From the slave trade at Delos, Serapis and Isis spread to the Italian ports. In importance and prestige Isis always seemed to eclipse her consort. The conservative Republican senate treated the cults with suspicion and did not allow them to be permitted within the sacred city limits. Private chapels to the gods were ordered destroyed – but they were quickly rebuilt by the faithful. The cults were increasingly practiced not only by Greco-Oriental slaves and emmigrants, but by native Italians as well.

With the memory of Cleopatra in mind, who had proclaimed herself Isis on earth, Augustus was not keen on officially promoting any Egyptian cult in Rome, and in fact discouraged it. Yet within the house of the imperial family one can see paintings with a strong Egyptian theme! Tiberius was no hypocrite; he despised the cult and in fact strongly persecuted it after a sex scandal involving the cult became public.

Imperial Ascendance

Caligula was descended through Marc Antony, and perhaps it is not suprising a touch of Alexandrian devotions remained with the family. Caligula’s chamberlain was an Egyptian who perhaps assisted the emperor in the study of the cult’s mysteries. Caligula had a temple to Isis built on the Field of Mars.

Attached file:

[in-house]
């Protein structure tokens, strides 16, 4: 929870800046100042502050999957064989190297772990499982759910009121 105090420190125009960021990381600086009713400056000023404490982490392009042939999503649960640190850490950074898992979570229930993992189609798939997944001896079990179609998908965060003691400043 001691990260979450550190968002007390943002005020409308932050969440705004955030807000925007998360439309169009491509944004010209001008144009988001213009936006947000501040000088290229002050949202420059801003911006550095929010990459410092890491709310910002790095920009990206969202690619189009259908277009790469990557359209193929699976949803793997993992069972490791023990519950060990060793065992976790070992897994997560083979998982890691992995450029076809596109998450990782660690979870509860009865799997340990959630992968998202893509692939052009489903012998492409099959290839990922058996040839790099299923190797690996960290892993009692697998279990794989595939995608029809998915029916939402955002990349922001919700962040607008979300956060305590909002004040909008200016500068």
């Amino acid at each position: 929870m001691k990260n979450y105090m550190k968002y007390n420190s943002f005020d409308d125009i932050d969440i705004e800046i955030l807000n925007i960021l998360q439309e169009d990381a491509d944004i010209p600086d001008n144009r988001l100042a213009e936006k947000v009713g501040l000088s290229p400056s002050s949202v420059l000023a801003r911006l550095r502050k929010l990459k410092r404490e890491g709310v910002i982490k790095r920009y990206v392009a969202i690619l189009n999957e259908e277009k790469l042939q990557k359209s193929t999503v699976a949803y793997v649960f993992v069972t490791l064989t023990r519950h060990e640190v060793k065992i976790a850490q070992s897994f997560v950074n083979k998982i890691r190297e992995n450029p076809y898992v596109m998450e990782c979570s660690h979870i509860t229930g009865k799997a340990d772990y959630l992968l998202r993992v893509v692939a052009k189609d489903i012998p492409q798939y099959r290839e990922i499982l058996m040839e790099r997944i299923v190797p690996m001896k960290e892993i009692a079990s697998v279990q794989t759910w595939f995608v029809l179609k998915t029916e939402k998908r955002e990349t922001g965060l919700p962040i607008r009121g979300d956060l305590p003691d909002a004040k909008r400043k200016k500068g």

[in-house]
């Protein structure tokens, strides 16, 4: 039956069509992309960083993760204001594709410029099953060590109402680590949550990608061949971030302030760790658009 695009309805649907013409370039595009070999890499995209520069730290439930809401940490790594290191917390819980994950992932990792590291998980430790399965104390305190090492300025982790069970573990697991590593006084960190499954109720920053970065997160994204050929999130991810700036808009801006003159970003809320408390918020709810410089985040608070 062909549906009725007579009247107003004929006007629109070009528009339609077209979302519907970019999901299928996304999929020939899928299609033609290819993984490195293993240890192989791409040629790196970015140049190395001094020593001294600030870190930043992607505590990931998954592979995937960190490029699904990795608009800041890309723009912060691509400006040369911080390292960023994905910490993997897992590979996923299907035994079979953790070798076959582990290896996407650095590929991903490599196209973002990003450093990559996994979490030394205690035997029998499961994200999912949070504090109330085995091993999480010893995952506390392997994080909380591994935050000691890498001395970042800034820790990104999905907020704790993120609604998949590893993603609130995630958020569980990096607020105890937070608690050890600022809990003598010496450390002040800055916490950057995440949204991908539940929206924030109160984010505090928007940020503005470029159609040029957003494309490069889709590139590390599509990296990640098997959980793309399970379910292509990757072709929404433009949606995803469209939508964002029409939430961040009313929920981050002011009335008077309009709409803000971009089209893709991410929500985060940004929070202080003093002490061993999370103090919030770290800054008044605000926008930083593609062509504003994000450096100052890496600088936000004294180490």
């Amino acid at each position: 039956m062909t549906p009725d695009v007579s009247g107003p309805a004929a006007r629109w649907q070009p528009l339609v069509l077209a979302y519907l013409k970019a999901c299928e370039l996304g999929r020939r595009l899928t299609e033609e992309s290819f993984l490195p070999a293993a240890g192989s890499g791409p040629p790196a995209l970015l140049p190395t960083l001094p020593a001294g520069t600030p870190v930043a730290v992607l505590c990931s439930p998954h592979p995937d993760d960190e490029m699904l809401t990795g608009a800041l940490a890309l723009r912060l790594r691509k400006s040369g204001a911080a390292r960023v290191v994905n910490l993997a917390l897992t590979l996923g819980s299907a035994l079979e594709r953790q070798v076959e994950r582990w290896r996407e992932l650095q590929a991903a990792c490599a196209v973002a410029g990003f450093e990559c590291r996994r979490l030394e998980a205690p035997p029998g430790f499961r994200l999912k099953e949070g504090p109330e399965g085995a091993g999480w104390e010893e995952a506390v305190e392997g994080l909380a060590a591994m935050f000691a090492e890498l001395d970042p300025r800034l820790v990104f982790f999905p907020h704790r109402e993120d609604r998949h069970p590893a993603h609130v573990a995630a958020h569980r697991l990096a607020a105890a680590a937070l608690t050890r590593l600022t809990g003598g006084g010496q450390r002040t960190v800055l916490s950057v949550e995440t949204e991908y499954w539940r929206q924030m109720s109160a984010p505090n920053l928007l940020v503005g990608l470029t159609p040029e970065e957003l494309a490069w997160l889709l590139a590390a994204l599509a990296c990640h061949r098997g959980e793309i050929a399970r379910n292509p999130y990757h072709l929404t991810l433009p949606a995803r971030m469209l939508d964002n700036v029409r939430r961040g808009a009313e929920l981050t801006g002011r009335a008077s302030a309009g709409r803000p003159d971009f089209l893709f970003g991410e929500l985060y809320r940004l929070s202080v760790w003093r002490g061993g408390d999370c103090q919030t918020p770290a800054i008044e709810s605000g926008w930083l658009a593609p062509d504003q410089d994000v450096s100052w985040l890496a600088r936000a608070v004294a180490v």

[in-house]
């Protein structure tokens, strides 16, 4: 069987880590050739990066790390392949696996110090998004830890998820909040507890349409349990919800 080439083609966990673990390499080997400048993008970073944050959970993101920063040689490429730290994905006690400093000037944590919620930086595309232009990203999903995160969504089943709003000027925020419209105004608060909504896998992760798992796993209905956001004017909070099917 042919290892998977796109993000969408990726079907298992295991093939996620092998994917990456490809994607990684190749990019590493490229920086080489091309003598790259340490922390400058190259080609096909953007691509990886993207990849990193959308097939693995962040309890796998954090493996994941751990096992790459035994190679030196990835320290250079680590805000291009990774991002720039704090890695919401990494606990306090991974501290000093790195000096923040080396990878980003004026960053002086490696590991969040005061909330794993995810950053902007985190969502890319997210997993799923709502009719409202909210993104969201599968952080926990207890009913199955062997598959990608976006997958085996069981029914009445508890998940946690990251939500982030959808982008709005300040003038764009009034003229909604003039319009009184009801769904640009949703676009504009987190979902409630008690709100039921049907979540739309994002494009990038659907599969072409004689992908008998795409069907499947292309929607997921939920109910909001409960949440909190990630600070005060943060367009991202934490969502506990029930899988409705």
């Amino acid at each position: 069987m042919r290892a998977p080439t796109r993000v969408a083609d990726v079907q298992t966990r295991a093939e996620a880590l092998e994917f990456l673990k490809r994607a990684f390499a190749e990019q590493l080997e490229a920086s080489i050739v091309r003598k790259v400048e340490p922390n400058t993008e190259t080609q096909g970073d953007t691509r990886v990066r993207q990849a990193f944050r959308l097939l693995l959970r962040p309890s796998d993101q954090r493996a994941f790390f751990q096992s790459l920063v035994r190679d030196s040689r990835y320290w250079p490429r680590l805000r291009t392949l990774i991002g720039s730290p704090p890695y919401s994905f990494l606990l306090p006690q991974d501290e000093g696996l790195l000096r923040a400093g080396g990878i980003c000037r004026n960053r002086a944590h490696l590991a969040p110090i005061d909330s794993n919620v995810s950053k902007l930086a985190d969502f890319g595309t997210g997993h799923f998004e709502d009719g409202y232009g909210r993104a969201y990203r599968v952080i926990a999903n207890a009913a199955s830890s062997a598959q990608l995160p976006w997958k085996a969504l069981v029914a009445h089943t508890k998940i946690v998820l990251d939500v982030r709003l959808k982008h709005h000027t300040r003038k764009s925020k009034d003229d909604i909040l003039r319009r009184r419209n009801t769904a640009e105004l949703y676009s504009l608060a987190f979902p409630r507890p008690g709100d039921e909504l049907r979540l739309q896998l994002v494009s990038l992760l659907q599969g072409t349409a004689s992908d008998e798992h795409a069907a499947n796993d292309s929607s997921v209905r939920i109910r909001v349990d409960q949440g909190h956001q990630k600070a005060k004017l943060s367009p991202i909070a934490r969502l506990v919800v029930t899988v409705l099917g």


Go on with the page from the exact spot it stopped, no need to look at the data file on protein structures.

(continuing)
From now on the Nilotic gods would be at home on the Tiber. The Flavian and Severan dynasties became duly enamored with the Nilotic cults. Vespasian claims to have been proclaimed emperor by an oracle from Serapis, and with the deity’s help performed a healing “miracle.”

But it was not until Caracalla that Serapis finally moved out under an Isiac shadow. The emperor erected a special cult to Serapis as god of healing and issued coins with his likeness. After a retreat to the Serapaeum at Alexandria , he was bestowed with the title philosarapis, or beloved of Sarapis. The zenith came when Caracalla constructed a gigantic temple to Serapis which seems to have dwarfed that to Captoline Jupiter, who had for centuries been officially the patron god of Rome. The Serapia of April 25th may have been to celebrate the commemoration of this temple.

By Caracalla’s reign Serapis was increasingly equated with such other deities as Mithras and Helios, and became a solar and sky deity. Mithraeum in Caracall’s baths show such syncretic insciptions. The number of Egyptian slaves serving in the imperial household seems to have been large. From Emperor to slave the religion of Serapis thrived. There was no port in the empire where it did not spread, but always it was linked to that of the Isiac cult. Apuleius does however inform us that the Mysteries of Serapis were separate from
that of Isis.

The related cults of Isis and Serapis would remain a major religious force in the Roman empire until their outlaw by Christian emperors. In many ways, the destruction of the Serapeum at Alexandria signified the death of paganism in Antiquity.

Robert Turcan. Cults of the Roman Empire
Geraldine Pinch Egyptian Mythology
Apuleius The Golden Ass